The Food Styling Secrets Behind the Hit Show 'Lessons In Chemistry'

Food consultant Courtney McBroom explains why the Perfect Lasagna had to be perfect for 20 takes in a row.

Brie Larson as Elizabeth Zott in "Lessons in Chemistry"

Michael Becker / Apple TV+

Overseeing the food for a cooking show takes a lot of finesse. You’ve got to come up with a stellar menu — one that looks good on television and that viewers will actually want to make — stock the ingredients, deal with demanding sponsors, and of course, make sure that the star knows exactly what they’re doing. 

Elizabeth Zott, the protagonist of the novel-turned-Apple TV series, Lessons In Chemistry, probably would have appreciated a trusted chef by her side while filming her television show, Supper at Six. Lessons In Chemistry centers around Zott (portrayed by actress Brie Larson), a chemist living through the late 1950s and early 1960s. After being forced to endure constant gender-based discrimination while working in a lab, she is pushed out of her career and stumbles into the world of food television, becoming a more technical, Julia Child-esque host. 

But unlike Zott’s show, Lessons In Chemistry has a food consultant behind the scenes, developing the dishes featured on screen and working alongside Larson to accurately represent how someone like Elizabeth Zott would cook. Courtney McBroom is a chef, cookbook writer, and founder of Ruined Table, a newsletter and messy dinner party event series. She  shared with Food & Wine what it was like working as a food consultant for Lessons In Chemistry and, in a way, Supper at Six, a food show within a food show.

The following interview was edited for length and clarity.

What about being a food consultant for 'Lessons In Chemistry' intrigued you, and why did you decide to take it on?

Well, I am good friends with Brie [Larson], so that's how I came to be involved in the show to begin with. And I am obsessed with vintage cookbooks. I have all of the classic ‘50s, ‘60s, the Betty Crocker recipe card collection — I love them so much. I think the food of that time is so interesting and weird, and Brie knew that. 

So, she called me one day and she was like, “Hey, Courtney. I'm going to be doing this show where I play a chef and it's set in the ‘50s and I know you have all these cookbooks. Could I come over sometime and check them out?” And I was like, “Anytime. Come on over.” And then I didn't hear from her about it for three months. She was off shooting a blockbuster film, as she tends to do from time to time. When she came back, she called me, and said, “I’ve actually been thinking about this a lot, and I really think you'd be the perfect person to work on the show. What's your schedule like for the next few months? Is that something you would even be interested in doing?” And I was like, “Yeah, of course. I would be very much interested in doing that.” 

So I ordered the book and read it in one day. It was so good. I felt like I related to Elizabeth Zott in so many ways. I met with the producers, we hit it off,  and I was on set the next week.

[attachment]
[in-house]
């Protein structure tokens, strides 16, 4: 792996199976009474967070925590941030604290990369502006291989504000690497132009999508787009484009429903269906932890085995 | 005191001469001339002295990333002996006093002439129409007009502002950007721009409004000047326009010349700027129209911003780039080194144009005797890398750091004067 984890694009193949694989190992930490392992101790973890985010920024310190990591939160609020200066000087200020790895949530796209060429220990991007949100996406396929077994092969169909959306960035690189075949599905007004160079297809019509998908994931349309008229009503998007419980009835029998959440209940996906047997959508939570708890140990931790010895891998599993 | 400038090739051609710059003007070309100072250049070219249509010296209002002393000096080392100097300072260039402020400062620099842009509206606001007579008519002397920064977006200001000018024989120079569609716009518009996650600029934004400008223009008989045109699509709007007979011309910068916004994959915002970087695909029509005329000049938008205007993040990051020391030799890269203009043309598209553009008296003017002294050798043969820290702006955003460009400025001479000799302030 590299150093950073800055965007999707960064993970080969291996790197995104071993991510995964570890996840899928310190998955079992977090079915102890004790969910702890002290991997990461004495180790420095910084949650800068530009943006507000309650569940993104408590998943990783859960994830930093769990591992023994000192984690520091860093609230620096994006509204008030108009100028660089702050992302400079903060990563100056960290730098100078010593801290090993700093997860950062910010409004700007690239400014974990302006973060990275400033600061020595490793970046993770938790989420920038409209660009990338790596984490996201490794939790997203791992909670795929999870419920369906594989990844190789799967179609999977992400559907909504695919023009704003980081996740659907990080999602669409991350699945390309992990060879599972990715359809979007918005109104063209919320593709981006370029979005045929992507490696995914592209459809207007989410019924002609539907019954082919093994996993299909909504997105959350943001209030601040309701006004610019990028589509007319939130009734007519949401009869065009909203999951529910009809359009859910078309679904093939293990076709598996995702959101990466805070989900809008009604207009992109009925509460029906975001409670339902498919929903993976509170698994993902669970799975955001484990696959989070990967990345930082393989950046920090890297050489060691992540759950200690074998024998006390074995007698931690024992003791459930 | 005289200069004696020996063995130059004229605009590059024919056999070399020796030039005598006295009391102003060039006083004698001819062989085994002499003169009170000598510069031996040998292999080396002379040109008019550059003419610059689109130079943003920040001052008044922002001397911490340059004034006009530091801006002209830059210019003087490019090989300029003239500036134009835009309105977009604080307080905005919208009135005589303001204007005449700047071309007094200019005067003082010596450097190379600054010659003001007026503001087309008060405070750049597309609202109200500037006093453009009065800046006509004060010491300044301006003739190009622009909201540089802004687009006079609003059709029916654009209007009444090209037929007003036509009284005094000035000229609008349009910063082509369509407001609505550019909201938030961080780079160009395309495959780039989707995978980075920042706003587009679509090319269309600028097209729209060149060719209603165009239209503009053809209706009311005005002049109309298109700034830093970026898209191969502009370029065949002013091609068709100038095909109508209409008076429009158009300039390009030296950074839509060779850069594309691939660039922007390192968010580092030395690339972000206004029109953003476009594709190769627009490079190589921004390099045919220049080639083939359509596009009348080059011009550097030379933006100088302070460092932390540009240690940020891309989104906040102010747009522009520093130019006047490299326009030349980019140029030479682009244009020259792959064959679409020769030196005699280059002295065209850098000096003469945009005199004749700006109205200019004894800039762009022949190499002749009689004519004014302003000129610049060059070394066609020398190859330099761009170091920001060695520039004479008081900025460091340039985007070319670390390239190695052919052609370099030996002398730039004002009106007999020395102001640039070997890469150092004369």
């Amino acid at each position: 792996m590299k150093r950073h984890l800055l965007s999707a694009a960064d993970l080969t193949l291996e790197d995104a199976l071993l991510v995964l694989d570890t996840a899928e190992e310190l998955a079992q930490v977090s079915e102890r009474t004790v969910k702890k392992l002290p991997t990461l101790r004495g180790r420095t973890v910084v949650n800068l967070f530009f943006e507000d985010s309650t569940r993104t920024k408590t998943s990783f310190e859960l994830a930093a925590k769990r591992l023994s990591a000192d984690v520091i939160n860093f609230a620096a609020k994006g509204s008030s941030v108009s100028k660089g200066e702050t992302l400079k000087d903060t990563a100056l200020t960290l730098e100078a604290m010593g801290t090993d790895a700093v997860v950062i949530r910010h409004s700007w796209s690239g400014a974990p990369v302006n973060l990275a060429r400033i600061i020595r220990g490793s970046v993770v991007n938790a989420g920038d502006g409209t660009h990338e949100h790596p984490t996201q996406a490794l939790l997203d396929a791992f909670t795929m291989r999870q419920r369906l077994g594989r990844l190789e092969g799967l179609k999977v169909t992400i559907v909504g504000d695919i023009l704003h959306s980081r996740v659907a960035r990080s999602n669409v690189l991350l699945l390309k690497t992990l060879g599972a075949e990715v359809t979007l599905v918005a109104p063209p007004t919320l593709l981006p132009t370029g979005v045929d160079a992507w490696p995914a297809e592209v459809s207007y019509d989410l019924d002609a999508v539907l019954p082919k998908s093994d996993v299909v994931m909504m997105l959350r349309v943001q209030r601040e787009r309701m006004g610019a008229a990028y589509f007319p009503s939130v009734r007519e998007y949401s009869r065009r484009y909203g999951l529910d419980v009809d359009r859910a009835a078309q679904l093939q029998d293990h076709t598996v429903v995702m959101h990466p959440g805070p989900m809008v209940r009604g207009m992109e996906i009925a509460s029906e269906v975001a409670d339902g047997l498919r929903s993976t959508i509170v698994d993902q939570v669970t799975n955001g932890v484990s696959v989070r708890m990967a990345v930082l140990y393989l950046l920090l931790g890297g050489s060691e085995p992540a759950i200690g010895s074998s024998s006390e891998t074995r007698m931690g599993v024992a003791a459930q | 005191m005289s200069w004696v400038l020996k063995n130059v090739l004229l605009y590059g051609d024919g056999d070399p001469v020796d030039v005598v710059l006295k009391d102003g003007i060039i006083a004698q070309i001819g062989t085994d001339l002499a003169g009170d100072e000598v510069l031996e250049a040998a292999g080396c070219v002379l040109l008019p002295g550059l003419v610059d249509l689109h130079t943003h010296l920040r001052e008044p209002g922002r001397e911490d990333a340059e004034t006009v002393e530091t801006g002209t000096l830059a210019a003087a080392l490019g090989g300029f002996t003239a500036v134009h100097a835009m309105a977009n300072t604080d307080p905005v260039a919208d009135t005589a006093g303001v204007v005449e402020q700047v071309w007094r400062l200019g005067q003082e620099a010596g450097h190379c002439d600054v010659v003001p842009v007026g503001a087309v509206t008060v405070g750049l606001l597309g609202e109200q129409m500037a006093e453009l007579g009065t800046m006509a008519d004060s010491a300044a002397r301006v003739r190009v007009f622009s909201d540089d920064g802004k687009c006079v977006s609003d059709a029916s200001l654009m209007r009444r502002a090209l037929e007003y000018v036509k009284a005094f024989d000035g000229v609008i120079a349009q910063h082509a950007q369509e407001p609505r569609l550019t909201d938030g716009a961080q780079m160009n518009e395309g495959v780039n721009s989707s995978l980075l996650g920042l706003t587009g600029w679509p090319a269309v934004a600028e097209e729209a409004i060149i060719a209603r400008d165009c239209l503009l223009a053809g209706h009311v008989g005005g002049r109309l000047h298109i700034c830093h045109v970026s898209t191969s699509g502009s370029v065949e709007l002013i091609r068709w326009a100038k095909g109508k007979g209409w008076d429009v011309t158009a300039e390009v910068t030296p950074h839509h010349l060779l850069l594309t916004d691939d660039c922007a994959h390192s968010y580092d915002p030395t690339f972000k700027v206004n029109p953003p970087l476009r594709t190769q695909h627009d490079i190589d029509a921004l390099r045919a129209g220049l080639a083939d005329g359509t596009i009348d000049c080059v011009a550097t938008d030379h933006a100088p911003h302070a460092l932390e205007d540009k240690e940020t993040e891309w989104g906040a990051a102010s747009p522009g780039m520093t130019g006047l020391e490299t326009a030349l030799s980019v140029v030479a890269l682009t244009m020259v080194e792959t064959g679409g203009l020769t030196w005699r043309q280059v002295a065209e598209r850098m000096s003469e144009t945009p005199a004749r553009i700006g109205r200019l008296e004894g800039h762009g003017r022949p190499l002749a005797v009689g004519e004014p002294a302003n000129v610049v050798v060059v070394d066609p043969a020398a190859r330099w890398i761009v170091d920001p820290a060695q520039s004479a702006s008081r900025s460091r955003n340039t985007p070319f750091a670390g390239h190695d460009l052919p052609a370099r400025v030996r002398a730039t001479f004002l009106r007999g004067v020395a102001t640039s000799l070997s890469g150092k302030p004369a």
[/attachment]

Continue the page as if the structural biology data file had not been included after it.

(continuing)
Brie Larson as Elizabeth Zott in "Lessons in Chemistry"

Michael Becker / Apple TV+

What were your main responsibilities in this role?

I worked with Brie, the producers, and the writers to figure out what we wanted the food to be and how we wanted it to look. We wanted it to pop off the screen. We want people to be hungry when they watch the show. So [I was] figuring that out and how we wanted food to tell the story, and then working with the food stylist to actually make the food that was on the show. I had my hands in everything and it was so fun. I also worked with Brie directly for the cooking scenes, and I was the hands in the really closeup shots — it's actually me cooking, which was really fun. I had a hand cameo.

What was it like channeling the late 1950s and early 1960s, and accurately representing what the food would look like then from Elizabeth Zott's hands?

We made a decision from the beginning that, yes, Elizabeth Zott is a woman of the ‘50s — she's a woman of her time. But she's also a woman ahead of her time, and we wanted that to be represented in the way that she cooks. So she makes everything from scratch and she does everything with the freshest ingredients, which wasn't necessarily happening in the ‘50s. There were a lot of canned foods going on. There were a lot of Jello salads — beautiful, but that's not how we wanted Elizabeth's food to be represented. 

So we kind of did a mashup of modern [and vintage]. A lot of the dishes were food that I have cooked for myself, but then looked at with a ‘50s slant. You'll see things like a classic ham with pineapple rings on it. It's a really nice combination of the two styles.

What kind of research went into that portrayal?

Well, I have all of those vintage cookbooks, so they very much informed a lot of the dishes. And then there's a whole beef tallow story with Swift & Crisp [vegetable shortening]. Shortening was a big thing going on in the ‘50s, and there was a lot of stuff going on then about marketing it like it was healthy for you, and it turns out, no, actually, it was really bad for you. And that's something that Elizabeth Zott would've known when she saw the ingredients. So I thought that was a really cool storyline to put in.